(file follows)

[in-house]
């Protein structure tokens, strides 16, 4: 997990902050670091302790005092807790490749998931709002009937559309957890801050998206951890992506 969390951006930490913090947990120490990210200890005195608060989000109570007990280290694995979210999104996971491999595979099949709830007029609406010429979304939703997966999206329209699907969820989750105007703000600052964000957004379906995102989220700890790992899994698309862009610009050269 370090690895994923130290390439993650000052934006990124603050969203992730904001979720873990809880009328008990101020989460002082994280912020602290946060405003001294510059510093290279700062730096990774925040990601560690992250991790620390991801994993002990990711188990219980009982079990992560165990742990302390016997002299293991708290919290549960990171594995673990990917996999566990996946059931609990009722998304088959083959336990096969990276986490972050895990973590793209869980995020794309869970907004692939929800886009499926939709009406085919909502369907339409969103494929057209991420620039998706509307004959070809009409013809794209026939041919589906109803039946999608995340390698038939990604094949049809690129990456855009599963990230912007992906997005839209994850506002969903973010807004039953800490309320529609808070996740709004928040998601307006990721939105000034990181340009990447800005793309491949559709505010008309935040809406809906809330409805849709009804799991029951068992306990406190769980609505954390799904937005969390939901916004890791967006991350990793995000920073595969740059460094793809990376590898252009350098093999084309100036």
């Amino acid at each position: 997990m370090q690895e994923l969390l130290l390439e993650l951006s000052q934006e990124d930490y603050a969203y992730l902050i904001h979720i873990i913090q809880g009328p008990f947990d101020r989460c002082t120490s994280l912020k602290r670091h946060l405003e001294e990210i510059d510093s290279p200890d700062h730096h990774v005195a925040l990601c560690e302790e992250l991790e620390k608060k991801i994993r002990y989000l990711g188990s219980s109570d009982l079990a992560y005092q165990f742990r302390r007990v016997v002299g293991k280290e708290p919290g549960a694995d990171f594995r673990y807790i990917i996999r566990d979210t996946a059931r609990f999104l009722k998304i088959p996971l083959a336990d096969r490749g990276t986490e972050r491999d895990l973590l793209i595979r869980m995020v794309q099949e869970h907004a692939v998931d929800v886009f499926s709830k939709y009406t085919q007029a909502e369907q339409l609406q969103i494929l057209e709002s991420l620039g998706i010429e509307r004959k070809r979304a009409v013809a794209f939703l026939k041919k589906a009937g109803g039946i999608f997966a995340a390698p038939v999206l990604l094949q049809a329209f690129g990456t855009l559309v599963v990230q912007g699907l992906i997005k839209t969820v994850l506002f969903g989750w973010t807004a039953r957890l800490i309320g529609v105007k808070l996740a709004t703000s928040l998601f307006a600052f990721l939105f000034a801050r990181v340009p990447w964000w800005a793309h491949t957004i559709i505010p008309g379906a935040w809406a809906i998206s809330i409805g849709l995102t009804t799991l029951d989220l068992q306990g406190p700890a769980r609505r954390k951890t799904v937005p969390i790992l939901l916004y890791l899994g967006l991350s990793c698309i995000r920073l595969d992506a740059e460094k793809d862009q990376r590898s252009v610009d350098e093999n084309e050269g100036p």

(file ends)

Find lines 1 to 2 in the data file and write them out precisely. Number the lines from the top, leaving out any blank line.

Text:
[in-house]
């Protein structure tokens, strides 16, 4: 997990902050670091302790005092807790490749998931709002009937559309957890801050998206951890992506 969390951006930490913090947990120490990210200890005195608060989000109570007990280290694995979210999104996971491999595979099949709830007029609406010429979304939703997966999206329209699907969820989750105007703000600052964000957004379906995102989220700890790992899994698309862009610009050269 370090690895994923130290390439993650000052934006990124603050969203992730904001979720873990809880009328008990101020989460002082994280912020602290946060405003001294510059510093290279700062730096990774925040990601560690992250991790620390991801994993002990990711188990219980009982079990992560165990742990302390016997002299293991708290919290549960990171594995673990990917996999566990996946059931609990009722998304088959083959336990096969990276986490972050895990973590793209869980995020794309869970907004692939929800886009499926939709009406085919909502369907339409969103494929057209991420620039998706509307004959070809009409013809794209026939041919589906109803039946999608995340390698038939990604094949049809690129990456855009599963990230912007992906997005839209994850506002969903973010807004039953800490309320529609808070996740709004928040998601307006990721939105000034990181340009990447800005793309491949559709505010008309935040809406809906809330409805849709009804799991029951068992306990406190769980609505954390799904937005969390939901916004890791967006991350990793995000920073595969740059460094793809990376590898252009350098093999084309100036």